I remember this distinctly: I was in the 2nd or 3rd grade and our teacher told us to do the last four exercises from our school book. I went right to it and finished first. When my teacher saw this, she congratulated me – which made me blush – but then went on to say we would play a game where I would stand in the middle of the classroom and all the other kids would circle around me and sing.
I froze with fear. Me in the middle, surrounded by people looking at me? After that day, I always made sure I finished second, or at the same time as the others.
A few years later on, my gym teacher discovered I was good at running and she decided to put me in the relay team. So far so good. I loved running and no one was looking at us anyway. A few months on though, she told us the relay team would participate in the local school championships. Cold sweat and fear. I went to her the next day and asked her if I really had to participate or if I could opt out. I’m not sure she understood the question. She just said with a smile: “Of course, you’re in the main team.”
“£! *@” (I cursed my luck in my head)
If all this wasn’t bad enough, she placed me right next to the opposing team’s best runner. Any normal person might consider this a compliment, but I was too busy trying to stop my heart from racing out of my body to think about it. My team won (and yes, I ran faster than the other girl!)
Still I didn’t learn my lesson. Fast-forward to my college years, when I was introduced to the public speaking class. “Are you kidding me? Why do I have to speak in public? I’m not a politician!” Mind you, this was an American college and, until then, nothing in the Greek educational system had prepared me for facing my fear of exposing myself. As long as I did my homework, I could hide all day under my chair for all they cared. Great system, huh?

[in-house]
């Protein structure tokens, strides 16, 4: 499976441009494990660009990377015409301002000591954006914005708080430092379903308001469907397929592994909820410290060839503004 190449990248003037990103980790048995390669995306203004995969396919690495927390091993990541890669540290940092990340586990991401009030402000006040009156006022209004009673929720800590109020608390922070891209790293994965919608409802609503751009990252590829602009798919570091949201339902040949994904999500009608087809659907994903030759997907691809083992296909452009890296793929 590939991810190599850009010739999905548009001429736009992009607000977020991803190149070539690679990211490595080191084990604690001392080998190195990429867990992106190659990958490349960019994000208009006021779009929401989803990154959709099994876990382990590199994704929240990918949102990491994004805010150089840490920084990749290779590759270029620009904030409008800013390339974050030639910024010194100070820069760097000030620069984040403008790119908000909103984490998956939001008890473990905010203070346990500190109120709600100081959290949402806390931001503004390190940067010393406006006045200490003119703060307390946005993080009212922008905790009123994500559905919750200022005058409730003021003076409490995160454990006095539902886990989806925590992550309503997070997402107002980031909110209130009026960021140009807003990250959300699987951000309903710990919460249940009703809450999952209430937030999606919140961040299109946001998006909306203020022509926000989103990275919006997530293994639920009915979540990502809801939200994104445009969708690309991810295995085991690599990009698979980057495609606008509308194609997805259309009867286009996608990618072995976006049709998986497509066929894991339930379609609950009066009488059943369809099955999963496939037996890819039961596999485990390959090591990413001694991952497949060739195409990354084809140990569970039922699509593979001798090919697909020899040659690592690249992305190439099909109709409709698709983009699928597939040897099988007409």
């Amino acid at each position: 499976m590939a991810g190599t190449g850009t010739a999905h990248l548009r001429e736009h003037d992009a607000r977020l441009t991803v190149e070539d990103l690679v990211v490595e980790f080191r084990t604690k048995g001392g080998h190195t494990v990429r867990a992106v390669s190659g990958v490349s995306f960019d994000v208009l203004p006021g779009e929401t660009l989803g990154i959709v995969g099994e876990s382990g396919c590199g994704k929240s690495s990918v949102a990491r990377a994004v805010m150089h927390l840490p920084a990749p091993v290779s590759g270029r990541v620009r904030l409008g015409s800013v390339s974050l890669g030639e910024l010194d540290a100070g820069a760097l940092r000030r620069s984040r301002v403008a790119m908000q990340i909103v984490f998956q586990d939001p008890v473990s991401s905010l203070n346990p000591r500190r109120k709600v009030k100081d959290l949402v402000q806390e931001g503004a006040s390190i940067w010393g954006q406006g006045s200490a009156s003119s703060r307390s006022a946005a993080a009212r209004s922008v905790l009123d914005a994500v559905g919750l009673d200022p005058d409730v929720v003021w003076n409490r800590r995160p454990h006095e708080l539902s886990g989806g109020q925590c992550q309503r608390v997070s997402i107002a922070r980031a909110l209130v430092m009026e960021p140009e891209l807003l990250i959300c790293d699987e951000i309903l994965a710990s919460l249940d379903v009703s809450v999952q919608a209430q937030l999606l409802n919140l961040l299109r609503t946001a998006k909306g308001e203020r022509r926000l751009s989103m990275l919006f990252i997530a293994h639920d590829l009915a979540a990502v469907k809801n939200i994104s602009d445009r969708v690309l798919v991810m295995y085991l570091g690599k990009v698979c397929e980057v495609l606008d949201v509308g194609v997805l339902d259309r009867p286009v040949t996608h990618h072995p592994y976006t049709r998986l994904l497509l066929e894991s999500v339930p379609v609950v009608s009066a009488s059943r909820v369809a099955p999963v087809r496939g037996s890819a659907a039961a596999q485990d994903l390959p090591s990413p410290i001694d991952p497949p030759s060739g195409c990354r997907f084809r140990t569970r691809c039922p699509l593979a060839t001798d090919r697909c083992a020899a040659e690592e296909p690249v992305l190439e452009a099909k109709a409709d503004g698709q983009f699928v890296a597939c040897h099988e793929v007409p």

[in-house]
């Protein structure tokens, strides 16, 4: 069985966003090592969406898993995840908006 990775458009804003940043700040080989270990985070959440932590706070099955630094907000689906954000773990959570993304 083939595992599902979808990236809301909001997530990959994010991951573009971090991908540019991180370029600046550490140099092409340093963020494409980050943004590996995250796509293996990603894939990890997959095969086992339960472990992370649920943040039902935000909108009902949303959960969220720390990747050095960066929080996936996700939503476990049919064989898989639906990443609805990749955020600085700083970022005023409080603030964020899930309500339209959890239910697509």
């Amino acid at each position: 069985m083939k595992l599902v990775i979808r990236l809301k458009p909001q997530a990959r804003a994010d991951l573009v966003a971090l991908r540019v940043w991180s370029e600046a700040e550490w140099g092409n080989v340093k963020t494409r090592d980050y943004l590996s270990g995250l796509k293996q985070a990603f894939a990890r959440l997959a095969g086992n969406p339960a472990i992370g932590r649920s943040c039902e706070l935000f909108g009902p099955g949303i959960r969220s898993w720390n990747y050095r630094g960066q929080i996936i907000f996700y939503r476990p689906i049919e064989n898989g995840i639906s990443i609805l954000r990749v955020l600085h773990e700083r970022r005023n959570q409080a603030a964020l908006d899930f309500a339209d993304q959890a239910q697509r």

I did my little speech of course, and everything went smoothly – if we disregard the sweaty palms, racing heart and lack of sleep. All this agony for a 15 minute speech.
It probably sounds extremely odd to those go-getters who thrive on competition, but for me, competing and being at the center of attention has always been a nightmare. Am I afraid of failure? Of success? Is it stage fright? I don’t know, maybe a little bit of all these things. I like being good at what I do, but I feel uncomfortable when it turns the spotlight on me.
There’s more: As if I was a glutton for punishment, I decided to become a journalist of all things – the one profession (apart from a politician) where you need to be not just confident, but downright cheeky!And pushy. And confront others all the time. Let alone the exposure…Miles out of my narrow comfort zone.
Many years later, when I was in London studying for my masters degree and I was asked to do a presentation on a topic relaying to journalistic practices in my own country. From a stroke of luck, one third of the class was absent, due to the upcoming exams, thus reducing my fear of facing too many people. I was still fearful, yet something had changed. I actually managed to make a few jokes while presenting the story and after the first minutes, my heart wasn’t pounding so hard.
Thankfully, I’ve changed a lot through the years, and my job has had a lot to do with it. But in my core, I do remain an introvert. Don’t get me wrong. I love being around people. I believe socializing keeps us sane (seriously), but every now and then I have this urgent need to be alone.
PS. Blogging is also a good sign I’ve moved on!